What Is Intensive Outpatient Treatment?
An Intensive Outpatient Program (IOP) is a recovery treatment option that allows people to get the help they need without compromising their personal responsibilities. The term “intensive” means that the program requires a significant time commitment. However, IOP is nonresidential. “Outpatient” means that a person on this program can still live in their own home.
Who Does IOP Help?
IOP is intended for two groups of people: those stepping down from inpatient or partial hospitalization programs, as well as those who do not require 24-hour care. Someone needing medical attention or detox would be better served by an inpatient program than an IOP. For a person transitioning from an inpatient setting, IOP can help provide a framework that will allow recovery to continue. But what if you don’t have the necessity for inpatient treatment? What if your life obligations (career, family, education) would be negatively impacted by enrollment in an inpatient program? IOP would give you an optimal path to recovery while affording you the freedom to maintain your responsibilities.
What Does IOP Look Like?
If you have a home life that is conducive to your recovery, then IOP is likely the best option for you. Depending on the facility, IOPs may look slightly different. The American Society of Medicine (ASAM) has five levels of care (1). IOP is a level 2 treatment. If you enroll, you should expect about 10-12 hours of either group and individual therapy. Your therapist or doctor will have a designated site for these meetings. To make access to IOP even easier (especially during the COVID-19 pandemic), some sessions may even be completed online. You’ll meet 3-4 times per week, typically in 3-hour blocks. Precise times will vary, but the therapy blocks may occur in the morning, afternoon, or evening.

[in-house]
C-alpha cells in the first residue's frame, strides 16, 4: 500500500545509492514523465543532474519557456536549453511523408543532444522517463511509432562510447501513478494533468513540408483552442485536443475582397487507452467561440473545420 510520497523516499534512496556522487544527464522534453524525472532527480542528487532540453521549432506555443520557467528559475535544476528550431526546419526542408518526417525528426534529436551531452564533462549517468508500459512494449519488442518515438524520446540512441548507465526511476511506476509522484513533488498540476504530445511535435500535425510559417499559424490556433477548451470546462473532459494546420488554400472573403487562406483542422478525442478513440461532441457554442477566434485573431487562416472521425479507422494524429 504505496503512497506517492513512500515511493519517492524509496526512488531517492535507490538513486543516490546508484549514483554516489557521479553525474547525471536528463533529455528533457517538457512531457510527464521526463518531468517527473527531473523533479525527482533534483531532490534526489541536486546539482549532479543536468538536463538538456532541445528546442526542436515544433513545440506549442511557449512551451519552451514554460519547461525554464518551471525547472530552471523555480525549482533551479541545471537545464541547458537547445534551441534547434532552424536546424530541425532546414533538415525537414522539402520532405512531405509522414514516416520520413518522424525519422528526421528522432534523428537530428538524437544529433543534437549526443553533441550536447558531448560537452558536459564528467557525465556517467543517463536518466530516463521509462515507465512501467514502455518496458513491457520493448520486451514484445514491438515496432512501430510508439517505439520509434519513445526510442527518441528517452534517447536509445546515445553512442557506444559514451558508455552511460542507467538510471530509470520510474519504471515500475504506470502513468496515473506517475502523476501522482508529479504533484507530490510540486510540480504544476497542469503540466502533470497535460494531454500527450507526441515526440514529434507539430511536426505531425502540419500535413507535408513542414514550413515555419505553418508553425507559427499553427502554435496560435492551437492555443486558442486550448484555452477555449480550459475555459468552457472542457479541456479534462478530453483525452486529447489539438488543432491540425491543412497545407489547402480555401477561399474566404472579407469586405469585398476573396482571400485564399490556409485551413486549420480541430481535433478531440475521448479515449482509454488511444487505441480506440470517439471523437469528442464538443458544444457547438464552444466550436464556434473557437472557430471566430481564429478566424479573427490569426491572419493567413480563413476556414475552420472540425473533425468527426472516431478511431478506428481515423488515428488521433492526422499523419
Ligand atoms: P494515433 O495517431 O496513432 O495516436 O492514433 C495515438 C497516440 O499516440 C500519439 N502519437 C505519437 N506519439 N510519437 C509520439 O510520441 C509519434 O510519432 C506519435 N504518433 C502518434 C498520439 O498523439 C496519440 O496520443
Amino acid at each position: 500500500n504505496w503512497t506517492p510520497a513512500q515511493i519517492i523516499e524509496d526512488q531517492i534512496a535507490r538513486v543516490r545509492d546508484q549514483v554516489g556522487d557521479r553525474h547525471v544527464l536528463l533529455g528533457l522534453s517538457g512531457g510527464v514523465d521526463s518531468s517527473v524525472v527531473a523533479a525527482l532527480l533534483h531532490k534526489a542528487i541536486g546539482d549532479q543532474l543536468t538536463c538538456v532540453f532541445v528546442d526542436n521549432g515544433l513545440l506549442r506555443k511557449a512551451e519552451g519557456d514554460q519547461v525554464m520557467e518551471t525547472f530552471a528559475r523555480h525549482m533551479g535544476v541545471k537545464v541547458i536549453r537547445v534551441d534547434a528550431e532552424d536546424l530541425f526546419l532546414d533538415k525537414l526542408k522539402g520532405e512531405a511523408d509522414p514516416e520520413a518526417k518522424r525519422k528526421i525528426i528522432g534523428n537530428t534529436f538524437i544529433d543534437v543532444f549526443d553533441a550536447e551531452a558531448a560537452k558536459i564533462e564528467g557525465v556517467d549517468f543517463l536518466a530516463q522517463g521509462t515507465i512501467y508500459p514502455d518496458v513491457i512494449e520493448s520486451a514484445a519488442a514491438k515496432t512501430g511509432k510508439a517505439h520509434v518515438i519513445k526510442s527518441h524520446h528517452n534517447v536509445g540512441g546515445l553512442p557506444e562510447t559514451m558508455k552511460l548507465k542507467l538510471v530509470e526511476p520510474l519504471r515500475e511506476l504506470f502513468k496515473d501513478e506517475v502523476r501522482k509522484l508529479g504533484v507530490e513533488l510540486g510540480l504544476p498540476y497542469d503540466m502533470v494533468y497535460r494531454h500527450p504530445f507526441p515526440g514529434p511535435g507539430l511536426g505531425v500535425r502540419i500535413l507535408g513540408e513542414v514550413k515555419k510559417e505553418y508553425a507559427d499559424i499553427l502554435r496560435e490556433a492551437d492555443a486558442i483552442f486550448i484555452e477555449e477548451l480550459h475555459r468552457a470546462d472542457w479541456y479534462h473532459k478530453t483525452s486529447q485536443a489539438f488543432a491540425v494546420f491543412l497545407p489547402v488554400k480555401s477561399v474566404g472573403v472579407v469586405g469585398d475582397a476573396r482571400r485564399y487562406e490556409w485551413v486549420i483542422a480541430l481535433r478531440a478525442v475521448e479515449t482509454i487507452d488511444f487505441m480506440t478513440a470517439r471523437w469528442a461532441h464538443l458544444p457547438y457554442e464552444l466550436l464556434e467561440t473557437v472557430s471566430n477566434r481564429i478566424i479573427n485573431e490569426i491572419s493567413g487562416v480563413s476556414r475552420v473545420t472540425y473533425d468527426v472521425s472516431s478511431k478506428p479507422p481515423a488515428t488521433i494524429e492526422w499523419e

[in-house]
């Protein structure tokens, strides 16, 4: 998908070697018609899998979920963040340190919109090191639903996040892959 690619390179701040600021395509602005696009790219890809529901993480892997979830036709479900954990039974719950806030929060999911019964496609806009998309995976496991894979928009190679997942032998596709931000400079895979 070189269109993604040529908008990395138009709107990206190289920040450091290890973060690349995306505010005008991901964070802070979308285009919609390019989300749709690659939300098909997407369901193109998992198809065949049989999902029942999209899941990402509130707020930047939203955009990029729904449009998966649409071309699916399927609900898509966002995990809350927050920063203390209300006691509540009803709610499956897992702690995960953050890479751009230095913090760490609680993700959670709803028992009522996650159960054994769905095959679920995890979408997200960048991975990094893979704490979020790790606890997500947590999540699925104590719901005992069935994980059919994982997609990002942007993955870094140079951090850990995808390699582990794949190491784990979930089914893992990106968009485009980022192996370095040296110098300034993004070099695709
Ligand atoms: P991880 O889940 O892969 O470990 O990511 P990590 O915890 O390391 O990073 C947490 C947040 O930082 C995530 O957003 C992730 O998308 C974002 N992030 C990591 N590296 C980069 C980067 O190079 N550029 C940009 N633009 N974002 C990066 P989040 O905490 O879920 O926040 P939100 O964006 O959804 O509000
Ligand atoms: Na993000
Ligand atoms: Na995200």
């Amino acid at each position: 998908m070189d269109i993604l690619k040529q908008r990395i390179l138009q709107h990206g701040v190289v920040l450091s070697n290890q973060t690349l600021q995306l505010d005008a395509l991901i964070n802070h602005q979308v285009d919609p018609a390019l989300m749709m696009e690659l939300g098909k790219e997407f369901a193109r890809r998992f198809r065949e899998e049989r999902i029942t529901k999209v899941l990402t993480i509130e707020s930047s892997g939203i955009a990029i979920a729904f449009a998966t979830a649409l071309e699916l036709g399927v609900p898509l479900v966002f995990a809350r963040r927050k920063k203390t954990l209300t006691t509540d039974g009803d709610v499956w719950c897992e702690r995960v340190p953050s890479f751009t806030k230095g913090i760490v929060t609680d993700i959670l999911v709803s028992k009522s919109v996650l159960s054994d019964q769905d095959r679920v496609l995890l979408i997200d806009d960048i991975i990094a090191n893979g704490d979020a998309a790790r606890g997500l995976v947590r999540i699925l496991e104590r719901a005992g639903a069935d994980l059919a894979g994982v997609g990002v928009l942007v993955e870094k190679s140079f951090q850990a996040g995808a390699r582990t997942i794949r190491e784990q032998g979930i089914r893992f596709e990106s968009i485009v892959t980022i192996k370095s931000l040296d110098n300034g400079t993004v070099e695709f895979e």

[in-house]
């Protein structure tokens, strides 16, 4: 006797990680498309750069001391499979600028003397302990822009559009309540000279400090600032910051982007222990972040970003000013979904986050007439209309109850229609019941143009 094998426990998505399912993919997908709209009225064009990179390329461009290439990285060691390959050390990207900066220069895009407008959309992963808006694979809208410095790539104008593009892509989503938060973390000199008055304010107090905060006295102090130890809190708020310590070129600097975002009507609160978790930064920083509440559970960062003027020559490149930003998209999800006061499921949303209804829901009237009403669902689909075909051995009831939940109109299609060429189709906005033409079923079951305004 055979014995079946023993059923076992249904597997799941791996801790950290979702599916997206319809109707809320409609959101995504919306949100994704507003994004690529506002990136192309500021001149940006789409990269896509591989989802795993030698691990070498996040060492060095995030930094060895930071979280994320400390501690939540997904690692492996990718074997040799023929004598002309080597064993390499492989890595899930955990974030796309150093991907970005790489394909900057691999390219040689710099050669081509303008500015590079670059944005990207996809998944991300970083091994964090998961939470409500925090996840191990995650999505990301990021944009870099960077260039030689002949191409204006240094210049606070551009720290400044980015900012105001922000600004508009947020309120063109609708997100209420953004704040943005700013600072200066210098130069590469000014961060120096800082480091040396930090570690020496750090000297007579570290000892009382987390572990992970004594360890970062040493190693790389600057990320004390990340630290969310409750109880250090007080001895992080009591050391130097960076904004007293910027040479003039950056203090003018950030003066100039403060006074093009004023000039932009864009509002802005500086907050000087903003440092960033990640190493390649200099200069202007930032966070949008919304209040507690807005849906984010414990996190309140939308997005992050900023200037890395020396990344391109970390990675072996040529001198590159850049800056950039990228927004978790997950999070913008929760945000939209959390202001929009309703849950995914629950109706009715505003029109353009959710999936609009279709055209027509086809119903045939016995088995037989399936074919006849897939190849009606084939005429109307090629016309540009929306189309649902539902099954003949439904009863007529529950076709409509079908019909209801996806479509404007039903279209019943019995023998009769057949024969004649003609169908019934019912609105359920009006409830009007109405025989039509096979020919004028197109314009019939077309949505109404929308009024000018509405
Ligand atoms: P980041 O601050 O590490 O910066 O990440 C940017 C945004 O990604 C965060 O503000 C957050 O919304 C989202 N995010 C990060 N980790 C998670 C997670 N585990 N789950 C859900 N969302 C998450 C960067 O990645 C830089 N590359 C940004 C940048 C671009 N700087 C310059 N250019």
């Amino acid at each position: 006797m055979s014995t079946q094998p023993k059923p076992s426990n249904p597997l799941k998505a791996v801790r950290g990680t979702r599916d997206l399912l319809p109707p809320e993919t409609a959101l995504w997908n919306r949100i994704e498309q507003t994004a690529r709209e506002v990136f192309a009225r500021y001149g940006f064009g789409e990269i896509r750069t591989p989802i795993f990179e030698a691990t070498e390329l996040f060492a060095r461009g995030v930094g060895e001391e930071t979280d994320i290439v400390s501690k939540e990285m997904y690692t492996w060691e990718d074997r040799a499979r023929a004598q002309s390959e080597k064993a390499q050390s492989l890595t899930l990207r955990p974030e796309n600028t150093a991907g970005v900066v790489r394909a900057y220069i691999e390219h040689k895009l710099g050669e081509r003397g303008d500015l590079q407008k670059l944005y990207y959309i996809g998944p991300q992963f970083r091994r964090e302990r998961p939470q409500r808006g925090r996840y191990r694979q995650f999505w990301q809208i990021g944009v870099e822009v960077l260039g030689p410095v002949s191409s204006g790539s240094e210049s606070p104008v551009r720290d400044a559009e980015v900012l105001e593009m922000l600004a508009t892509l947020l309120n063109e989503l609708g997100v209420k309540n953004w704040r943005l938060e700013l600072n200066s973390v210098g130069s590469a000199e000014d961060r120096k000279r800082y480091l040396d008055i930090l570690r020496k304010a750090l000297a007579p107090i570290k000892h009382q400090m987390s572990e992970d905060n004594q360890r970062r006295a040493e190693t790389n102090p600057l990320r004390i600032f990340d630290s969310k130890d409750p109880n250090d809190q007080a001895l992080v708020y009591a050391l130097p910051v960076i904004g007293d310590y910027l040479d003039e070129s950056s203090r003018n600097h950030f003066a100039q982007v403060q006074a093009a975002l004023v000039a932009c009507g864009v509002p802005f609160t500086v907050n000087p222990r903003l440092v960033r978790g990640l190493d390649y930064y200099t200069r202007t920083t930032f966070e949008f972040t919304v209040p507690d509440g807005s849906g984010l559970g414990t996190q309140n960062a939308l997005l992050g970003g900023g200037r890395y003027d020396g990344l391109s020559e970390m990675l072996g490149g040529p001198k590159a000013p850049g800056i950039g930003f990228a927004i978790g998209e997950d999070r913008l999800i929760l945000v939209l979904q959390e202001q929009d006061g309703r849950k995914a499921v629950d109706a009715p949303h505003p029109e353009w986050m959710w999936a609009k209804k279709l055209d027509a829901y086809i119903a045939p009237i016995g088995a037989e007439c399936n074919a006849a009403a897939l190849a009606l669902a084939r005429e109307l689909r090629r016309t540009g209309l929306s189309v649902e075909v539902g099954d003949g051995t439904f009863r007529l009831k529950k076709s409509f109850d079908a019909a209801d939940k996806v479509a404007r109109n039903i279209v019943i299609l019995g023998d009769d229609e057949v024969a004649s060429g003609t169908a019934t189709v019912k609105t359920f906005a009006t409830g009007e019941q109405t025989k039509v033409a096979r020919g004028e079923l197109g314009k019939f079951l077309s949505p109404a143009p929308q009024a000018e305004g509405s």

A cornerstone of IOP is the group therapy session. These sessions can be much more helpful for recovery than individual sessions alone. The sessions will include numerous participants, each in different stages of treatment. Each session will be guided by a therapist or counselor. In the beginning, the therapist/counselor will ask for a volunteer to share their personal experience. Participants may speak openly, sharing as much (or as little) as they desire. No one is required to share, but you will be expected to participate to some degree. Speaking directly to another person, or asking them questions (usually referred to as “cross-talking”) is most often prohibited. Once a person finishes speaking, others may have a turn. Group settings like these provide transparency and freedom from judgment. They can also help us to improve our communication skills, practice empathy, and evaluate ourselves honestly.
Individual Therapy and Medication
Though group therapy is integral to any IOP, it doesn’t work alone. In IOP, you’ll also keep appointments with a doctor. Most often, it will be with a psychiatrist. In individual therapy sessions, you may wish to share details that are too personal for group therapy. Also, your psychiatrist will help you customize proper medications and doses to aid in your recovery.
If you’d like more information about Midwood Addiction Treatment’s intensive outpatient program, call us now at 888-628-1110.